A 1987 law also gave women equality with men in the areas of divorce, property rights, and inheritance rights. Thus women in Ecuador have gained tremendous legal grounf in Ecuador in the last fifty years. Although, of course, law does not always translate into practice. Indigenous female leaders have played important roles in the advancement of indigenous rights. Urban White Feminist Leaders: Throughout her life she forwarded the cause of Ecuadorian women both through her advocacy work and by serving as an example of a capable female leader.

Like other female leaders during this time period, she helped to break down centuries-old gender boundaries Contemporary Issues Facing Ecuadorian Women: Despite the many legal advances that Ecuadorian women have gained over the past century, many social problems continue to face women in Ecuador today, especially in rural areas.

Examples of such problems include high fertility rates, lack of access to contraceptives and prenatal care, sexual harassment in the workplace, and domestic violence Ecuador Gender Review. However, many advances have also been made.

The establishment of comisarias de la mujer, or police stations for women, has provided women with an alternative to remaining in an abusive home Ecuador Gender Review. In 2004 the U.

  1. Therefore, the way in which women and men are portrayed in history textbooks, we argue, is most likely to be considered by the youth as true and accurate historical knowledge. In most preindustrial societies, for example, domestic chores were relegated to women, leaving "heavier" labor such as hunting and plowing to men.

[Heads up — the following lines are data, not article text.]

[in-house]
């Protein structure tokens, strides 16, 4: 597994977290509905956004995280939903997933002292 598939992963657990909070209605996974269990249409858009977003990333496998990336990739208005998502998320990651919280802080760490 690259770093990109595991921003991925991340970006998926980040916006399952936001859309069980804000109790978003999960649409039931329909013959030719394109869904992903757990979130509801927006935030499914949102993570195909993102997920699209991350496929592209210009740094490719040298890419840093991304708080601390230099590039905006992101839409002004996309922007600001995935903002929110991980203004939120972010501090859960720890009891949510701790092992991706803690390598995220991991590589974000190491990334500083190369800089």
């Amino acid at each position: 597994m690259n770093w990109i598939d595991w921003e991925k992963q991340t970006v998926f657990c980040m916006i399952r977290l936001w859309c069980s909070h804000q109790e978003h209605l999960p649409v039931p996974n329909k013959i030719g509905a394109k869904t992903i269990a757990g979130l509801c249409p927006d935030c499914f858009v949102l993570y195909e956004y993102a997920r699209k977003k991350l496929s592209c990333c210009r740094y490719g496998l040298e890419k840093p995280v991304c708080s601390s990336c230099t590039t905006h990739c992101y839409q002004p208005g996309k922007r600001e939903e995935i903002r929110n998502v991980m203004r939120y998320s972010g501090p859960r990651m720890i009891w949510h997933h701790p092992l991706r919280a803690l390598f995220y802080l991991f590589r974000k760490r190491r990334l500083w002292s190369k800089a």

2. Colonial North America was a "new world", with so much to do just to survive that the work of all, man and woman, adult and child, was necessary. Senator Margaret Chase Smith served Maine for 24 years 1949-73.
  3. With the Union victory in the Civil War, women abolitionists hoped their hard work would result in suffrage for women as well as for blacks.
  4. In Israel women are drafted into the armed forces along with men and receive combat training.
  5. The Equal Pay Act of 1963 required equal wages for men and women doing equal work. In 1872 the Prohibition party became the first national political party to recognize the right of suffrage for women in its platform.

State Department also identified over 320 organizations in Ecuador focusing on the economic, social, and political advancement of women. While Ecuadorian women have come a long way in the last hundred years in the social, economic, and political spheres, they still face many problems in each of these areas. Legal rights have not always translated to practical freedoms, and rural women are disproportionately affected by these issues.

However, as Ecuadorian women increasingly hold political office, work outside of the home, and seek redress for the problems that oppress them, there is hope that they will attain greater equality and influence in the future.